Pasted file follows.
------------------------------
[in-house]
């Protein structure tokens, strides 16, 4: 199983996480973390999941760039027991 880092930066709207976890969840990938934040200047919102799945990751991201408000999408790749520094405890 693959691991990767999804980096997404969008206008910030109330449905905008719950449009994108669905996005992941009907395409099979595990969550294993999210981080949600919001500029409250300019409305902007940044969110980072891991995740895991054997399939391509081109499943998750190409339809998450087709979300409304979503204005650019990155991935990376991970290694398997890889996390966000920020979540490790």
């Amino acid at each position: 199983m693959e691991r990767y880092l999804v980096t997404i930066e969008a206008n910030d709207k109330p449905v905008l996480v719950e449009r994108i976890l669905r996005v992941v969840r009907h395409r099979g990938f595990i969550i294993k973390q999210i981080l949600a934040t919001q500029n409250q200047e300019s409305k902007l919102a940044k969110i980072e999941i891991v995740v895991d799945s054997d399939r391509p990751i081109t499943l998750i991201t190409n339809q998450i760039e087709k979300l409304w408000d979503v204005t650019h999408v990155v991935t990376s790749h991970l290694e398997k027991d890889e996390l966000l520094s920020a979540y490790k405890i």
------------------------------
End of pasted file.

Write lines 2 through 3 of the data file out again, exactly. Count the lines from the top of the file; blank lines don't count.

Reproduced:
């Protein structure tokens, strides 16, 4: 199983996480973390999941760039027991 880092930066709207976890969840990938934040200047919102799945990751991201408000999408790749520094405890 693959691991990767999804980096997404969008206008910030109330449905905008719950449009994108669905996005992941009907395409099979595990969550294993999210981080949600919001500029409250300019409305902007940044969110980072891991995740895991054997399939391509081109499943998750190409339809998450087709979300409304979503204005650019990155991935990376991970290694398997890889996390966000920020979540490790």
């Amino acid at each position: 199983m693959e691991r990767y880092l999804v980096t997404i930066e969008a206008n910030d709207k109330p449905v905008l996480v719950e449009r994108i976890l669905r996005v992941v969840r009907h395409r099979g990938f595990i969550i294993k973390q999210i981080l949600a934040t919001q500029n409250q200047e300019s409305k902007l919102a940044k969110i980072e999941i891991v995740v895991d799945s054997d399939r391509p990751i081109t499943l998750i991201t190409n339809q998450i760039e087709k979300l409304w408000d979503v204005t650019h999408v990155v991935t990376s790749h991970l290694e398997k027991d890889e996390l966000l520094s920020a979540y490790k405890i």